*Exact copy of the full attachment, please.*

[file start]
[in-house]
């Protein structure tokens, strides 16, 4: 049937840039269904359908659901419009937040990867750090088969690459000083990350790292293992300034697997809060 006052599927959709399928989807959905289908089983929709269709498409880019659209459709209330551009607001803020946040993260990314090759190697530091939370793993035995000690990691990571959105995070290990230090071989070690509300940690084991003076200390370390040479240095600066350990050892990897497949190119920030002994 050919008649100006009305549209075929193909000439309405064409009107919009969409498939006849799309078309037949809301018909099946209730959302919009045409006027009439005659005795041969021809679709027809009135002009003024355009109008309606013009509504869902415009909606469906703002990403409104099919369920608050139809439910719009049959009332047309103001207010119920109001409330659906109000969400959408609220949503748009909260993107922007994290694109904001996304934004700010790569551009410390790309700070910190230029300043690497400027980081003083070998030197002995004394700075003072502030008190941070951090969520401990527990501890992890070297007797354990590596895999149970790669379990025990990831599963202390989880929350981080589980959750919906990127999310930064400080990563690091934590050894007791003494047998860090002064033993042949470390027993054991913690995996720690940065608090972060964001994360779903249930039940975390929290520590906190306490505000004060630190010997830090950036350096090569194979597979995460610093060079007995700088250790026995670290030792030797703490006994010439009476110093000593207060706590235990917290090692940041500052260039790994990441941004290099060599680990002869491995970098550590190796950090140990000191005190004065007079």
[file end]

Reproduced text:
[in-house]
């Protein structure tokens, strides 16, 4: 049937840039269904359908659901419009937040990867750090088969690459000083990350790292293992300034697997809060 006052599927959709399928989807959905289908089983929709269709498409880019659209459709209330551009607001803020946040993260990314090759190697530091939370793993035995000690990691990571959105995070290990230090071989070690509300940690084991003076200390370390040479240095600066350990050892990897497949190119920030002994 050919008649100006009305549209075929193909000439309405064409009107919009969409498939006849799309078309037949809301018909099946209730959302919009045409006027009439005659005795041969021809679709027809009135002009003024355009109008309606013009509504869902415009909606469906703002990403409104099919369920608050139809439910719009049959009332047309103001207010119920109001409330659906109000969400959408609220949503748009909260993107922007994290694109904001996304934004700010790569551009410390790309700070910190230029300043690497400027980081003083070998030197002995004394700075003072502030008190941070951090969520401990527990501890992890070297007797354990590596895999149970790669379990025990990831599963202390989880929350981080589980959750919906990127999310930064400080990563690091934590050894007791003494047998860090002064033993042949470390027993054991913690995996720690940065608090972060964001994360779903249930039940975390929290520590906190306490505000004060630190010997830090950036350096090569194979597979995460610093060079007995700088250790026995670290030792030797703490006994010439009476110093000593207060706590235990917290090692940041500052260039790994990441941004290099060599680990002869491995970098550590190796950090140990000191005190004065007079």